The two images above show my attempts of lighting the scene with two stage lights from above. I placed the table in the middle and angled the lights into the centre. At this point there was two much bounce light being reflected off the white section of the wall which meant too much light was in shot. This was bad as it was with my initial plan to show the actors conversing in a blacked out room, something that would develop a problem later on.
At this point in the picture there were two 350w stage lights (par can) angled at opposite sides. The lighting looked good but the hight that the light was at meant there was a lot of extra and unwanted light being thrown around the room. To have a more controlled area I decided to scrap this a plan for key lighting and move on to a 3 point lighting system I was more familiar with.
These two shots show a device I made that was needed in order to effectively light two different objects from one and other. The table lit up was achieved by using a 650w key light just off shot to the left while a 350w and the use of light from a stage light which was angled through a gel would light the box. I was happy with the look I achieved and felt more confident in knowing a new skill that was both new and possible to my self. This affect was helpful and may be used in a future project.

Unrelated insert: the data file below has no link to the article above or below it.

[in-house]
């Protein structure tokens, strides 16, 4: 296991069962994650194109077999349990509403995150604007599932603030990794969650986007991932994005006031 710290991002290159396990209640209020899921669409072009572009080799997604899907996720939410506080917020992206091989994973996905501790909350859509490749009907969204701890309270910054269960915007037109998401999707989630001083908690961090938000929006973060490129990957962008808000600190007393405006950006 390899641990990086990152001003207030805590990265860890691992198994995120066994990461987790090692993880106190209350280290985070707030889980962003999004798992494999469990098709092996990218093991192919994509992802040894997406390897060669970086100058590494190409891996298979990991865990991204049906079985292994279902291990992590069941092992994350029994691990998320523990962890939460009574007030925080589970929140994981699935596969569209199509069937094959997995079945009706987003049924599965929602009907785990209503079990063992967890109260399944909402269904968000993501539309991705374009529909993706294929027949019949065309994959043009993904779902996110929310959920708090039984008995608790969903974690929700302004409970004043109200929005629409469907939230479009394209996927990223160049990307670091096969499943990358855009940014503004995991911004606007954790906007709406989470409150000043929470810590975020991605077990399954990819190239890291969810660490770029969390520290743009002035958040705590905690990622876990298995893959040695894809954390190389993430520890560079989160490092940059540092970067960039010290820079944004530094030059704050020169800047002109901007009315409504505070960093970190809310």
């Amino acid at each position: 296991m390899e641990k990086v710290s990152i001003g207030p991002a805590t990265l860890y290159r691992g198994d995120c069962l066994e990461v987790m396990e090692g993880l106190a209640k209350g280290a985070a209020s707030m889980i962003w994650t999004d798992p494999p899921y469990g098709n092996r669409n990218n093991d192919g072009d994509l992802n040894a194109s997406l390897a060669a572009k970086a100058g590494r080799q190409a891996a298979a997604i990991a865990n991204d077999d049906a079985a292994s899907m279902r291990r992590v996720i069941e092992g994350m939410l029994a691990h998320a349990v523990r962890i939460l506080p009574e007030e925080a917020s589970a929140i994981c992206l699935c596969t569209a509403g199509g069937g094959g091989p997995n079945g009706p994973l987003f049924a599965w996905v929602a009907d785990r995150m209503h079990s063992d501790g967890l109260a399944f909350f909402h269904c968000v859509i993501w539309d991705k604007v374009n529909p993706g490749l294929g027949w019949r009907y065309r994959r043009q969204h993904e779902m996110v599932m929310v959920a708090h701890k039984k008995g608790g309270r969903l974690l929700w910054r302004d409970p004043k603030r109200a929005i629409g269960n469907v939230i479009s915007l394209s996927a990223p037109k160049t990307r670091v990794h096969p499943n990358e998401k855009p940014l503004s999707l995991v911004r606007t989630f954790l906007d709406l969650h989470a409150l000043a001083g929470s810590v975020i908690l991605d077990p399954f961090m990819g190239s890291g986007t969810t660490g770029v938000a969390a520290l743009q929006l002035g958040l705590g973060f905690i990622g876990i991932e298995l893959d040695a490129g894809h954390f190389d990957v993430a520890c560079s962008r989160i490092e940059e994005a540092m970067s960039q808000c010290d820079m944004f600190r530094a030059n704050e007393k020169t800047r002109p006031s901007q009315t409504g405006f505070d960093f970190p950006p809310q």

Through my inspiration through films like Fear and Loathing and Naked Lunch did I find a need for this process. It is a skill that was first brought to my attention through my finding from the cinematography dvd documentary; ‘Vision of Light’. It is the process where a DP feels the need to create more texture with the use of a beam of light. This is done by a number of ways but for this it was the creation of lighting filters and blinds. The ideas is that instead of having a light source traveling in a straight journey; the blinds will disrupt the path of light making gaps and spaces between light which gives off a textured affect. As my project would be shot it a blacked out room with little or no props I knew this would be a technique I would need to turn to.
The image above shows me taking readings with the use of a light meter. I began by taking an initial reading of the light intensity by holding the reader at the center of the actors face. This will provide accurate information and give a setting for the lens to achieve a corect mid level skin tone.
Skin tone was an issue through my filming experience with this project. One of my actor has a much darker skin tone than the other and while I have been expositing to the right I am having to account for the actors colour which means including two more f stops. This is fine as a formula but when the actors are in the same shot I am having to construct methods of which both lighting set ups are lighting the actors at different intensities without destroying the shot.
After this is done I began taking a ratio count of each sides of the actors face, this is to enable me to work with the light and shadows. Corections to my lighting set up are made taking readings along the way until I am happy with how it looks.